BREATHING, IN DUST
By Tim Z. Hernandez (Texas Tech University Press, 2010. 2903 4th Street, Suite 201, Lubbock, Texas 79409) 192 pp. Cloth $26.95 www.ttuo.edu
Tim Z. Hernandez’s writing isn’t new to me. A few years ago, at the U.C.L.A. Book Fair, I bought a copy of his book, SKIN TAX, because I liked its cover. Of course no one can tell a book by its cover, but I liked the title too. The purchase, justified.
Opening SKIN TAX, as my husband and I were driving north on 99 coming home, I found myself overwhelmed. The words in the book were even more beautiful than the cover. The poems sang of life in this valley, life elemental, life I saw around me, life I shared. My husband drove; I read to him. We both recognized a voice singing the pure music of language with an unusual power and an honest eloquence.
BREATHING, IN DUST, Tim’s new novel is gut-bustingly, heart-rendingly graphic. It is a difficult book to read, because it holds nothing back. But it is truly an unforgettable book, so emotionally wrenching that a reader must stop and mark a page, to rest for a time, before being able to read further.
It has been over a month since I read the book, and I have read other good novels in the interim. But chapters from in BREATHING, IN DUST stay in my mind as whole units. They will not leave. BREATHING, IN DUST is a profound book of adversity and pain, and also triumph. At the end of this book, not only has Tlaloc, the protagonist, risen from its pages to a secure place in the reader’s pantheon of memorable literary figures, but its lesser characters: Zeta, Alajandro, Jesus, Talina, even a bakery truck driver, have emerged as both the saints and martyrs of California’s Central Valley. They, too, are the book’s heroes.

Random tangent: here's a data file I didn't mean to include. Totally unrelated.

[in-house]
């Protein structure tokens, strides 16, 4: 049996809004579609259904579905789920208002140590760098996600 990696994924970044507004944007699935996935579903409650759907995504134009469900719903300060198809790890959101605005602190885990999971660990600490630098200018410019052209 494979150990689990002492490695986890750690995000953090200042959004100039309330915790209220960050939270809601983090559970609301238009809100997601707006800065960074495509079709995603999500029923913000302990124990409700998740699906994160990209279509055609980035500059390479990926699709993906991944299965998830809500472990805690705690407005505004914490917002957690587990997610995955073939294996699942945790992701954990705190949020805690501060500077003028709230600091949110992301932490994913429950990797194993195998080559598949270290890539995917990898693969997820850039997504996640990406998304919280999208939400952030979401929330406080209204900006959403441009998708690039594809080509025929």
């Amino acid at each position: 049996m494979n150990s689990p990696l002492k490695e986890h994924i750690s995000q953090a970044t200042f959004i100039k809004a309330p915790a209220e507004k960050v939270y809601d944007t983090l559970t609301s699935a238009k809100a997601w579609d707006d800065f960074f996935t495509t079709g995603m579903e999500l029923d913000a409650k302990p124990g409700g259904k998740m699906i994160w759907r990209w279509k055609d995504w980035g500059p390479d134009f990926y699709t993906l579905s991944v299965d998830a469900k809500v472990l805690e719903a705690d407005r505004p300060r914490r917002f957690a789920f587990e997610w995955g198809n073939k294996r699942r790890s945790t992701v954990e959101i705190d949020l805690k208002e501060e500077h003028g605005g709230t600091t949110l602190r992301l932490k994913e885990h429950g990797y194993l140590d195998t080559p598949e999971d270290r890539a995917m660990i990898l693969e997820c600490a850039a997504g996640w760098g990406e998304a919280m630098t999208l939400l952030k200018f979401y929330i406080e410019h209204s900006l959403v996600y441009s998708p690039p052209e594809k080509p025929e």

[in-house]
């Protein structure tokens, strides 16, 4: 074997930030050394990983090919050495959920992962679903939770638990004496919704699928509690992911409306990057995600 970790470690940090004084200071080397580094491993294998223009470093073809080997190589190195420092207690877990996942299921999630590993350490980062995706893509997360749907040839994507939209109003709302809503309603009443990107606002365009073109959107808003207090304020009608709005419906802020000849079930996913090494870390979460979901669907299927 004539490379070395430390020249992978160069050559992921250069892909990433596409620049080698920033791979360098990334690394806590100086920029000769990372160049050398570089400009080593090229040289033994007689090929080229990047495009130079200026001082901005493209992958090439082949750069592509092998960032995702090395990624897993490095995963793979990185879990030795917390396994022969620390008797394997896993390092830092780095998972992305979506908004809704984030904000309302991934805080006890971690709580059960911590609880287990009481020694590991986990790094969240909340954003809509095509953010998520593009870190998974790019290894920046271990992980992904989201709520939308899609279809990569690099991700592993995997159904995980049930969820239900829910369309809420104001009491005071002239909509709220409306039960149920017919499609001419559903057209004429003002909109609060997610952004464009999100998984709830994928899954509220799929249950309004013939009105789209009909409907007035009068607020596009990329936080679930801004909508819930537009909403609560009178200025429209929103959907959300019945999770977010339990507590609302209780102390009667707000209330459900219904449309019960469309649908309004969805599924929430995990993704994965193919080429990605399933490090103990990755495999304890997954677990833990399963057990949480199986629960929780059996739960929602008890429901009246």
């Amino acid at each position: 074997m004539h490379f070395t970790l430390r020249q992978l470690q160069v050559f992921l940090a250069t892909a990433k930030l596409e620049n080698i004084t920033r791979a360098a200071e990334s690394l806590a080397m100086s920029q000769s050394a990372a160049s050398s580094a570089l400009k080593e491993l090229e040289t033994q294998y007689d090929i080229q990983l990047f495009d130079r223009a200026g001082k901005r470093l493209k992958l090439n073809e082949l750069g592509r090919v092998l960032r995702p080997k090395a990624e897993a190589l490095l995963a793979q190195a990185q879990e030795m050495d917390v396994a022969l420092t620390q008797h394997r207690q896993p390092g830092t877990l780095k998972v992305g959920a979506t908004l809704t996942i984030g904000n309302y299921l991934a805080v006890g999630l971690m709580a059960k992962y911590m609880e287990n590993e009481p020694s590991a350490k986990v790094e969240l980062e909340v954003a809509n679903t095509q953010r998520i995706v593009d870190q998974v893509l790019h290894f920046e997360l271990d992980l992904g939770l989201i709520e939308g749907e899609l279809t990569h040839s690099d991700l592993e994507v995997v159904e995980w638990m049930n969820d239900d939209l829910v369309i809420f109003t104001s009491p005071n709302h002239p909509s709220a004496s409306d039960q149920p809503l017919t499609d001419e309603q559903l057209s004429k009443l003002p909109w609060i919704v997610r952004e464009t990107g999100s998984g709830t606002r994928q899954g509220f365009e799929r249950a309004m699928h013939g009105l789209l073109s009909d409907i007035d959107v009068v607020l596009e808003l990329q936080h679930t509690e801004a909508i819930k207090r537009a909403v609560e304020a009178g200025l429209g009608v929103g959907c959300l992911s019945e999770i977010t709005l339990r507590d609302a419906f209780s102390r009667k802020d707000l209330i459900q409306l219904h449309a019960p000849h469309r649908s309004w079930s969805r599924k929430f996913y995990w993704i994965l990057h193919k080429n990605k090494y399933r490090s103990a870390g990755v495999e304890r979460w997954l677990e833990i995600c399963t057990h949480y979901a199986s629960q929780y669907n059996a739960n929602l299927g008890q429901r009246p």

Challenging James Baldwin and John Steinbeck, Tim Z. Hernandez’s triumphant novel will hold a place in the ranks of American writers of social conscience through its sensitive humanity. But this author’s glorious attention to the rhythms, sounds, and nuance of language make the book transcend journalistic goals. BREATHING, IN DUST is literature. I’m proud that such a book came from a writer here in the region of America where I live.
A beautiful child, who worked hard at his spelling and times-tables, was killed in a drive-by six years after he left my third grade classroom. He wasn’t the target of the shooting, merely present in the same house. He shared no guilt. As so often happens here, he was another accidental victim. I’ve never found the words to write out the harrowing grief I felt.
Thank you, Tim. You know the words, and have spoken them for me.
– Sylvia Ross